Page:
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. 2007 Nov;65(9):1898-914.
doi: 10.1016/j.socscimed.2007.05.053. Epub 2007 Jul 17.

Stepping Towards Causation: Do Built Environments or Neighborhood and Travel Preferences Explain Physical Activity, Driving, and Obesity?

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Stepping Towards Causation: Do Built Environments or Neighborhood and Travel Preferences Explain Physical Activity, Driving, and Obesity?

Lawrence Douglas Frank et al. Soc Sci Med. .

Abstract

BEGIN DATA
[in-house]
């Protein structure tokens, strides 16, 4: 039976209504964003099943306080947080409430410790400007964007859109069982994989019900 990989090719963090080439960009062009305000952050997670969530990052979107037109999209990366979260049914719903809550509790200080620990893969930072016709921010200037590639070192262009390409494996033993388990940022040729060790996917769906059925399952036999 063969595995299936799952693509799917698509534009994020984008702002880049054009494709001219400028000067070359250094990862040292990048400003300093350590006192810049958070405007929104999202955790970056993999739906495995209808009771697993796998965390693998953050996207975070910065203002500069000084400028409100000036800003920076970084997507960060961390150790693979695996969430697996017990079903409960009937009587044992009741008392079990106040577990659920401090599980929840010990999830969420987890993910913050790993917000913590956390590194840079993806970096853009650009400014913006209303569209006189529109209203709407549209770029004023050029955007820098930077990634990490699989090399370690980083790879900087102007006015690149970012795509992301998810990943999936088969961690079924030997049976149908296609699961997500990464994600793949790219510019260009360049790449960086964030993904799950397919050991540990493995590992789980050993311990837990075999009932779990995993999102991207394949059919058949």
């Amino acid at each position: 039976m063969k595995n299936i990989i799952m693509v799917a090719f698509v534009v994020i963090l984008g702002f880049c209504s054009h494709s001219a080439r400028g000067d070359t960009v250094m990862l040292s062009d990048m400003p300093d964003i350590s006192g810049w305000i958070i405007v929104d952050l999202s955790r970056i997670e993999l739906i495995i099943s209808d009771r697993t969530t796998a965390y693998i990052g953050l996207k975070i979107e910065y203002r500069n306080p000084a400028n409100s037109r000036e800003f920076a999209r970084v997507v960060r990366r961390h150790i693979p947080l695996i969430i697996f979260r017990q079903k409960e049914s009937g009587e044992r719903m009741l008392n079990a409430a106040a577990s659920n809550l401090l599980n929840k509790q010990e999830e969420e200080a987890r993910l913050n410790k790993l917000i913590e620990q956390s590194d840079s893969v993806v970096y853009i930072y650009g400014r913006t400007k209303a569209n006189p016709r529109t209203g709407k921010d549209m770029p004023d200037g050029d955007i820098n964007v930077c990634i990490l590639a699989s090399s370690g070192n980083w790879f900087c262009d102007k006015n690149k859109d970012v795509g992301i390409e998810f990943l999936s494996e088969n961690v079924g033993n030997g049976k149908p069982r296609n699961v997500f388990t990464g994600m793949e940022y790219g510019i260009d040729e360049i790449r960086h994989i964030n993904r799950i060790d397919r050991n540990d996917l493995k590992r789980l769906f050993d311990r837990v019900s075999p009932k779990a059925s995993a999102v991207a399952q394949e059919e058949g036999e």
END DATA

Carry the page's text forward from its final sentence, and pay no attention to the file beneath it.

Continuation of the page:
Evidence documents associations between neighborhood design and active and sedentary forms of travel. Most studies compare travel patterns for people located in different types of neighborhoods at one point in time adjusting for demographics. Most fail to account for either underlying neighborhood selection factors (reasons for choosing a neighborhood) or preferences (neighborhoods that are preferred) that impact neighborhood selection and behavior. Known as self-selection, this issue makes it difficult to evaluate causation among built form, behavior, and associated outcomes and to know how much more walking and less driving could occur through creating environments conducive to active transport. The current study controls for neighborhood selection and preference and isolates the effect of the built environment on walking, car use, and obesity. Separate analyses were conducted among 2056 persons in the Atlanta, USA based Strategies for Metropolitan Atlanta's Regional Transportation and Air Quality (SMARTRAQ) travel survey on selection factors and 1466 persons in the SMARTRAQ community preference sub-survey. A significant proportion of the population are "mismatched" and do not live in their preferred neighborhood type. Factors influencing neighborhood selection and individual preferences, and current neighborhood walkability explained vehicle travel distance after controlling for demographic variables. Individuals who preferred and lived in a walkable neighborhood walked most (33.9% walked) and drove 25.8 miles per day on average. Individuals that preferred and lived in car dependent neighborhoods drove the most (43 miles per day) and walked the least (3.3%). Individuals that do not prefer a walkable environment walked little and show no change in obesity prevalence regardless of where they live. About half as many participants were obese (11.7%) who prefer and live in walkable environments than participants who prefer car dependent environments (21.6%). Findings suggest that creating walkable environments may result in higher levels of physical activity and less driving and in slightly lower obesity prevalence for those preferring walkability.

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